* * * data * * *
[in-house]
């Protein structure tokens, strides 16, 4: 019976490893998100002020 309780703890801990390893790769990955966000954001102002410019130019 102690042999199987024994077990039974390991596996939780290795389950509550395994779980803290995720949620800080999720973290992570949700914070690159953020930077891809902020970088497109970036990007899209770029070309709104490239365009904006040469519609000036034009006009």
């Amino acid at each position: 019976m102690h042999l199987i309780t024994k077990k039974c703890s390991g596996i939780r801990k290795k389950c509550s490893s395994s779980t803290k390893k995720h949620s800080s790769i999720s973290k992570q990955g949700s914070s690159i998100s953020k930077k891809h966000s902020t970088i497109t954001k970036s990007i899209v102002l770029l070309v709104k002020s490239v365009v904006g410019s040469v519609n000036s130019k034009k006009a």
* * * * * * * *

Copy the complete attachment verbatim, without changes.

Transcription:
[in-house]
């Protein structure tokens, strides 16, 4: 019976490893998100002020 309780703890801990390893790769990955966000954001102002410019130019 102690042999199987024994077990039974390991596996939780290795389950509550395994779980803290995720949620800080999720973290992570949700914070690159953020930077891809902020970088497109970036990007899209770029070309709104490239365009904006040469519609000036034009006009």
């Amino acid at each position: 019976m102690h042999l199987i309780t024994k077990k039974c703890s390991g596996i939780r801990k290795k389950c509550s490893s395994s779980t803290k390893k995720h949620s800080s790769i999720s973290k992570q990955g949700s914070s690159i998100s953020k930077k891809h966000s902020t970088i497109t954001k970036s990007i899209v102002l770029l070309v709104k002020s490239v365009v904006g410019s040469v519609n000036s130019k034009k006009a």